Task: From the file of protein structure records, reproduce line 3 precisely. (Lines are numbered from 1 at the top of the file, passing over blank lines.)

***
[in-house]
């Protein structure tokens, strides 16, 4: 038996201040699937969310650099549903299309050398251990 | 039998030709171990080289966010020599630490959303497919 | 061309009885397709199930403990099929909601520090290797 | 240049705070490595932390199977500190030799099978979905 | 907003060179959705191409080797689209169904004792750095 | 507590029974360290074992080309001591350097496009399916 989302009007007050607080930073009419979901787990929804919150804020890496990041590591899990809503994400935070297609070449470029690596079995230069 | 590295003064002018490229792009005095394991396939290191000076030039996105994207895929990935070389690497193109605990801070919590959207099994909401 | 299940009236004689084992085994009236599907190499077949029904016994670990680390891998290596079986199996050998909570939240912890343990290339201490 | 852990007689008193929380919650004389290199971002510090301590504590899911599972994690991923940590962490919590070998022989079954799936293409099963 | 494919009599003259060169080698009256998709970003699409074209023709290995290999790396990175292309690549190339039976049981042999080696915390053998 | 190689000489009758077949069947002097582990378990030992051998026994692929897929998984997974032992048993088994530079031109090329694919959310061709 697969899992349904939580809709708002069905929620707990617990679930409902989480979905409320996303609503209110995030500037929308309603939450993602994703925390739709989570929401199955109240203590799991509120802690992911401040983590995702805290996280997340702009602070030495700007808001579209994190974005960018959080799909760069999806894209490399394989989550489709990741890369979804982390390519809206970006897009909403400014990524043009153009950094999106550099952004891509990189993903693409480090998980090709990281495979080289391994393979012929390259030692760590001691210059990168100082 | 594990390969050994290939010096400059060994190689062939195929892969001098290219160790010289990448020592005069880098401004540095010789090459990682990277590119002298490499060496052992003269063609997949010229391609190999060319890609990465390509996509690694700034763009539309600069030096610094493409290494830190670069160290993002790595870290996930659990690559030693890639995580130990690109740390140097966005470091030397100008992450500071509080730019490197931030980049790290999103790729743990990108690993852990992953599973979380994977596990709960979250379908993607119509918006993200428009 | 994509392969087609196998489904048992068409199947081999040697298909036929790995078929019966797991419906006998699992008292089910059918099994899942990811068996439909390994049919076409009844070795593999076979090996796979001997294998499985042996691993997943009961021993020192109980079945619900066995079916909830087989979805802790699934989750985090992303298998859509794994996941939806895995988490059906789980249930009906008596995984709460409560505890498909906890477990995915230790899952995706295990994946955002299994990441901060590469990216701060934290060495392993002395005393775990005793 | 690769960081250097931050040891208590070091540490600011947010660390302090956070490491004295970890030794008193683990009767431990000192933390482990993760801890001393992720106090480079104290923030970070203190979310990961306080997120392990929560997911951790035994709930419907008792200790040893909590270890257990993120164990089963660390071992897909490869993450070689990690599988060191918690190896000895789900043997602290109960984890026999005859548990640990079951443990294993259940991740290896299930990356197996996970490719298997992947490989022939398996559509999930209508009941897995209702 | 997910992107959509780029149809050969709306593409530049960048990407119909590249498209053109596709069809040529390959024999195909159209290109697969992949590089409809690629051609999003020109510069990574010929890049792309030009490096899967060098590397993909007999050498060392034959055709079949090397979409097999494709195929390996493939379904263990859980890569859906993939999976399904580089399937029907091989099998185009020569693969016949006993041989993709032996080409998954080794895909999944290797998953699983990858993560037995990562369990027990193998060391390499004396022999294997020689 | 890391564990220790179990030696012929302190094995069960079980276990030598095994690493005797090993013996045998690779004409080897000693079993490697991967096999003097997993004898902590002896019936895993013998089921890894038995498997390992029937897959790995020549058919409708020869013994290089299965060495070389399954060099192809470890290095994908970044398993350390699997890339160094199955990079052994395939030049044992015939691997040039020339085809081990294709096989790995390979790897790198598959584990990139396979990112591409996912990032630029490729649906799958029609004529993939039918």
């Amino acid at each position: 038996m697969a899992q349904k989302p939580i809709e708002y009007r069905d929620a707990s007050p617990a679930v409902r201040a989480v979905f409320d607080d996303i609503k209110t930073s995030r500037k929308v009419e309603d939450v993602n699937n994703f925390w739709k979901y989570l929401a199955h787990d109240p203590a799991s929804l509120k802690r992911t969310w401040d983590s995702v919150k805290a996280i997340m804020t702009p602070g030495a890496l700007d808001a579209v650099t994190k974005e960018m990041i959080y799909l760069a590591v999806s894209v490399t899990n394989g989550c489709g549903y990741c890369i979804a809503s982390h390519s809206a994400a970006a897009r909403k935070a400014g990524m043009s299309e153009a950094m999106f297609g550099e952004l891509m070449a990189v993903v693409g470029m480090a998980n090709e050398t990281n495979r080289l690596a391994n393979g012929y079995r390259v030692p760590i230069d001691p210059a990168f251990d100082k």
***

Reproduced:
């Amino acid at each position: 038996m697969a899992q349904k989302p939580i809709e708002y009007r069905d929620a707990s007050p617990a679930v409902r201040a989480v979905f409320d607080d996303i609503k209110t930073s995030r500037k929308v009419e309603d939450v993602n699937n994703f925390w739709k979901y989570l929401a199955h787990d109240p203590a799991s929804l509120k802690r992911t969310w401040d983590s995702v919150k805290a996280i997340m804020t702009p602070g030495a890496l700007d808001a579209v650099t994190k974005e960018m990041i959080y799909l760069a590591v999806s894209v490399t899990n394989g989550c489709g549903y990741c890369i979804a809503s982390h390519s809206a994400a970006a897009r909403k935070a400014g990524m043009s299309e153009a950094m999106f297609g550099e952004l891509m070449a990189v993903v693409g470029m480090a998980n090709e050398t990281n495979r080289l690596a391994n393979g012929y079995r390259v030692p760590i230069d001691p210059a990168f251990d100082k």